IN THIS ISSUE
Time for Whistleblower Protection in Associations?
Look Out! Environmental Scanning for Associations
Building Trust Between Boards and Staff
Customer Service in Member Based Associations
Changing eStrategy Context for Associations
To Make New Members Feel Welcome
Executive Coaches Offer Associations a New Game Plan
A Virtual Success
Change Management with Peter de Jaeger
Customer Relationships with Paul Ward
TOOLS, TIPS AND RESOURCES
Effective CEO Evaluation
“The only way a
board of directors can base its confidence in its
executive director upon solid, demonstrated fact is
through the mechanism of appropriate supervision. Few
things can be worse than a board unsure of its
expectations of its chief staff officer, and this same
executive not knowing what his or her employer really
wants accomplished …performance evaluation is probably
the most mutually beneficial of all forms of appropriate
Evaluation: Bane? Or Boon?
Why evaluate the CEO?
The performance of the CEO, and the
relationship between the CEO and the Board, are critical
factors in successful governance and fulfillment of the
Because the CEO directly influences the
success and financial performance of the organization, it
is imperative for the board of directors to set
performance standards, and then objectively and fairly
evaluate the performance of its CEO against those
standards. This should be one of the board’s key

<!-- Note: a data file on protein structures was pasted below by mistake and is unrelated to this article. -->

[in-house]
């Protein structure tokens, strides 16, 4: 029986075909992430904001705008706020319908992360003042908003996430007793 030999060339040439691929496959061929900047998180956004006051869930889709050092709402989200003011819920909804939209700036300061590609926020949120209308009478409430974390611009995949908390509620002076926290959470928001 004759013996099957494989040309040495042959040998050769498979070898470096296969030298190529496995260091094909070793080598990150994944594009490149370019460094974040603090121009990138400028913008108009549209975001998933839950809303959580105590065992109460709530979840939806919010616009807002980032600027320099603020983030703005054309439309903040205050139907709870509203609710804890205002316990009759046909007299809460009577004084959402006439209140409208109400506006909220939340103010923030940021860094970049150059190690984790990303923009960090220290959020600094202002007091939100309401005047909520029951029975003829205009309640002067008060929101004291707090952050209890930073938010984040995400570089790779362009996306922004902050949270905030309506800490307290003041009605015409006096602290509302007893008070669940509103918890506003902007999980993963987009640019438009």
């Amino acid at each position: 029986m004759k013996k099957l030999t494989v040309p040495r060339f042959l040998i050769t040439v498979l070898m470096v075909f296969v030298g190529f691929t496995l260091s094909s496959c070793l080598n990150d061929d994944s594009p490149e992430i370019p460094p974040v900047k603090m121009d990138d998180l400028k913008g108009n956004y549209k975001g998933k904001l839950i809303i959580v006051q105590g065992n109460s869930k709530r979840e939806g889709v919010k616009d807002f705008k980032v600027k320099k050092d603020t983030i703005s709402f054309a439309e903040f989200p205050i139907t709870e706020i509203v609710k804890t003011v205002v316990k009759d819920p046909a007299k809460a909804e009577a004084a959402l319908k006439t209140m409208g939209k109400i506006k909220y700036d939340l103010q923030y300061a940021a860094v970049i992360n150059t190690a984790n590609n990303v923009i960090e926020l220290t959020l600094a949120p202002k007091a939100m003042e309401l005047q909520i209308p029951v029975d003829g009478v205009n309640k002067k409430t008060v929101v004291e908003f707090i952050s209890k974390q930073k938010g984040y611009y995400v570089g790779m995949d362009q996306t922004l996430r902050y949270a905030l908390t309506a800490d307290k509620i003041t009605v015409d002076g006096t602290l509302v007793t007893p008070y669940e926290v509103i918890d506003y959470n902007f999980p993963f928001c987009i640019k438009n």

Yes, it may take up time and it could
prove challenging for some board members, undertaking a
regular and formal performance evaluation will
ultimately save the board time and enhance the performance
of the CEO.
There are many reasons for implementing a
formal CEO evaluation process. A well-designed and
implemented process can:
Contribute to the Board meeting its duty
to effectively lead the organization.
Ensure organizational goals are being
Allow the Board and the CEO to
understand each other’s expectations about performance
Highlight areas where the Board is
Ensure continued development of the CEO
to more effectively conduct his or her role.
Ensure a formal and documented
evaluation process that meets standards of fairness and
Provide a written record of the Board's
impression of the CEO's performance.
Mirror the Board’s expectation that the
CEO will ensure evaluation of other staff.
If there are so many good reasons to
undertake regular formal appraisals of the CEO, why is it
that so many organizations are not doing so?
There are numerous reasons why
well-meaning and conscientious Boards do not implement a
formal evaluation process:
Board members may feel uncomfortable in
a role that may involve criticism of an individual on
whom the organization relies.
A process of formal evaluation may be
easily deferred by the pressures of immediate issues and
In cases where evaluations have not been
occurring, the CEO may perceive the initiation of a
performance evaluation as a sign that the Board now
lacks trust or confidence in his or her performance.
Task-oriented Board members may resist
devoting time to a process of this nature.
Board members may lack the skills or
tools to undertake effective evaluations.
The CEO does not request or insist on a
The whole organization generally lacks
formal policies and processes.
There is not an organizational emphasis
on planning or evaluation – either of the Board,
organization performance, or staff.
The Board may be dysfunctional and/or
experiencing high turnover.
The CEO may lack a job description and
there may be no formal plan or performance targets.